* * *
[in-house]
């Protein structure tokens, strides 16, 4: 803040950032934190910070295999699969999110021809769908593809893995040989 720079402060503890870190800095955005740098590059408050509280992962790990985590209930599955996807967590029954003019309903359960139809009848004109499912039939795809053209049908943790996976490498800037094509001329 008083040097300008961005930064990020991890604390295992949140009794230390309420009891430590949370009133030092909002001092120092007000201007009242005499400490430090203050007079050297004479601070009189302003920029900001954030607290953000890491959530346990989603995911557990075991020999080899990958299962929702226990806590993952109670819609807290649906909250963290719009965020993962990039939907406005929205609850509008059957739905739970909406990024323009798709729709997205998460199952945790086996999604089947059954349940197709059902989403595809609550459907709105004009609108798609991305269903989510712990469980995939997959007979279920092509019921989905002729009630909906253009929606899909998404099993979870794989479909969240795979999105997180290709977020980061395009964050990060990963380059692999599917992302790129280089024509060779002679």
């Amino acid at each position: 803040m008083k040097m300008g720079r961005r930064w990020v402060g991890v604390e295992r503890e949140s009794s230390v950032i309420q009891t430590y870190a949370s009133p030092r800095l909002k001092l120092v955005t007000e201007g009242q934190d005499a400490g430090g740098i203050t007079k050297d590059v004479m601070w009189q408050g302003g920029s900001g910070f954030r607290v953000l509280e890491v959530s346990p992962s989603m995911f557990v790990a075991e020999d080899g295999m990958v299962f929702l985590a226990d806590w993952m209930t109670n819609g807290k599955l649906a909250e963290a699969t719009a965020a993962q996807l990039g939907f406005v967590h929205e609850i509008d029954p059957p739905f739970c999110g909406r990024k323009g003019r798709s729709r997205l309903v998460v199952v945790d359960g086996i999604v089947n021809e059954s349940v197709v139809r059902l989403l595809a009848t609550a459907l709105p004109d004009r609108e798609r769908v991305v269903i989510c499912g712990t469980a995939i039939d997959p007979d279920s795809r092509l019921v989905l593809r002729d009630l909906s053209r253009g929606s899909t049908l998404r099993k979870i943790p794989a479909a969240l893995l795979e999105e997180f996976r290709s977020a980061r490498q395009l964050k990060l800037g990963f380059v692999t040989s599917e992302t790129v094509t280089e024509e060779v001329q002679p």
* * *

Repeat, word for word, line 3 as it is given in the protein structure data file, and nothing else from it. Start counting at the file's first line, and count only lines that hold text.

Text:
């Amino acid at each position: 803040m008083k040097m300008g720079r961005r930064w990020v402060g991890v604390e295992r503890e949140s009794s230390v950032i309420q009891t430590y870190a949370s009133p030092r800095l909002k001092l120092v955005t007000e201007g009242q934190d005499a400490g430090g740098i203050t007079k050297d590059v004479m601070w009189q408050g302003g920029s900001g910070f954030r607290v953000l509280e890491v959530s346990p992962s989603m995911f557990v790990a075991e020999d080899g295999m990958v299962f929702l985590a226990d806590w993952m209930t109670n819609g807290k599955l649906a909250e963290a699969t719009a965020a993962q996807l990039g939907f406005v967590h929205e609850i509008d029954p059957p739905f739970c999110g909406r990024k323009g003019r798709s729709r997205l309903v998460v199952v945790d359960g086996i999604v089947n021809e059954s349940v197709v139809r059902l989403l595809a009848t609550a459907l709105p004109d004009r609108e798609r769908v991305v269903i989510c499912g712990t469980a995939i039939d997959p007979d279920s795809r092509l019921v989905l593809r002729d009630l909906s053209r253009g929606s899909t049908l998404r099993k979870i943790p794989a479909a969240l893995l795979e999105e997180f996976r290709s977020a980061r490498q395009l964050k990060l800037g990963f380059v692999t040989s599917e992302t790129v094509t280089e024509e060779v001329q002679p």